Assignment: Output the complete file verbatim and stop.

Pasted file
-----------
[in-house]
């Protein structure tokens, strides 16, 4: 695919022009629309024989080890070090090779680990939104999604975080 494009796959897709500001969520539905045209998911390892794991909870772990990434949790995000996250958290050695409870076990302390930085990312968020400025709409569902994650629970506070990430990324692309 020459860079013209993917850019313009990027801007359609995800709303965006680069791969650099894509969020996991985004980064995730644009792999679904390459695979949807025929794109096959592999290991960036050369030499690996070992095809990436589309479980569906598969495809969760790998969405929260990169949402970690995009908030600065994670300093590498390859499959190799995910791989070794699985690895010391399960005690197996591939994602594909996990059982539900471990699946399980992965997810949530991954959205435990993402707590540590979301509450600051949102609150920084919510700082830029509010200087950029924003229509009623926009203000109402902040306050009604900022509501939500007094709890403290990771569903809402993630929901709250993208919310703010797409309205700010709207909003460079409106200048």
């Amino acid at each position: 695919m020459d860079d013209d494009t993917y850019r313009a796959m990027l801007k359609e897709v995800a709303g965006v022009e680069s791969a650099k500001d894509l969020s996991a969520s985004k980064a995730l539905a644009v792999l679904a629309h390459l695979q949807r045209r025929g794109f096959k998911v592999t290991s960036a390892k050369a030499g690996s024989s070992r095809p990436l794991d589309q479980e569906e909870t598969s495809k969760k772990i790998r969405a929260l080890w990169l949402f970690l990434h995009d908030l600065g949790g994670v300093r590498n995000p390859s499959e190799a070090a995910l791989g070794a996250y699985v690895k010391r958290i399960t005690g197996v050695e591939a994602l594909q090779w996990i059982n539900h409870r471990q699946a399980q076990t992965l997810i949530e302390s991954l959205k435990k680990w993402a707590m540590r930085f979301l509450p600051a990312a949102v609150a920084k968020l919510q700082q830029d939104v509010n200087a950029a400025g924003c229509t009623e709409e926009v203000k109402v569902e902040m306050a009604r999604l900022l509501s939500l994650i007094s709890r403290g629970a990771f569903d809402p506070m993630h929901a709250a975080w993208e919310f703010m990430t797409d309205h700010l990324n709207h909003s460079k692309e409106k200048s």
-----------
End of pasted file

[in-house]
């Protein structure tokens, strides 16, 4: 695919022009629309024989080890070090090779680990939104999604975080 494009796959897709500001969520539905045209998911390892794991909870772990990434949790995000996250958290050695409870076990302390930085990312968020400025709409569902994650629970506070990430990324692309 020459860079013209993917850019313009990027801007359609995800709303965006680069791969650099894509969020996991985004980064995730644009792999679904390459695979949807025929794109096959592999290991960036050369030499690996070992095809990436589309479980569906598969495809969760790998969405929260990169949402970690995009908030600065994670300093590498390859499959190799995910791989070794699985690895010391399960005690197996591939994602594909996990059982539900471990699946399980992965997810949530991954959205435990993402707590540590979301509450600051949102609150920084919510700082830029509010200087950029924003229509009623926009203000109402902040306050009604900022509501939500007094709890403290990771569903809402993630929901709250993208919310703010797409309205700010709207909003460079409106200048």
């Amino acid at each position: 695919m020459d860079d013209d494009t993917y850019r313009a796959m990027l801007k359609e897709v995800a709303g965006v022009e680069s791969a650099k500001d894509l969020s996991a969520s985004k980064a995730l539905a644009v792999l679904a629309h390459l695979q949807r045209r025929g794109f096959k998911v592999t290991s960036a390892k050369a030499g690996s024989s070992r095809p990436l794991d589309q479980e569906e909870t598969s495809k969760k772990i790998r969405a929260l080890w990169l949402f970690l990434h995009d908030l600065g949790g994670v300093r590498n995000p390859s499959e190799a070090a995910l791989g070794a996250y699985v690895k010391r958290i399960t005690g197996v050695e591939a994602l594909q090779w996990i059982n539900h409870r471990q699946a399980q076990t992965l997810i949530e302390s991954l959205k435990k680990w993402a707590m540590r930085f979301l509450p600051a990312a949102v609150a920084k968020l919510q700082q830029d939104v509010n200087a950029a400025g924003c229509t009623e709409e926009v203000k109402v569902e902040m306050a009604r999604l900022l509501s939500l994650i007094s709890r403290g629970a990771f569903d809402p506070m993630h929901a709250a975080w993208e919310f703010m990430t797409d309205h700010l990324n709207h909003s460079k692309e409106k200048s």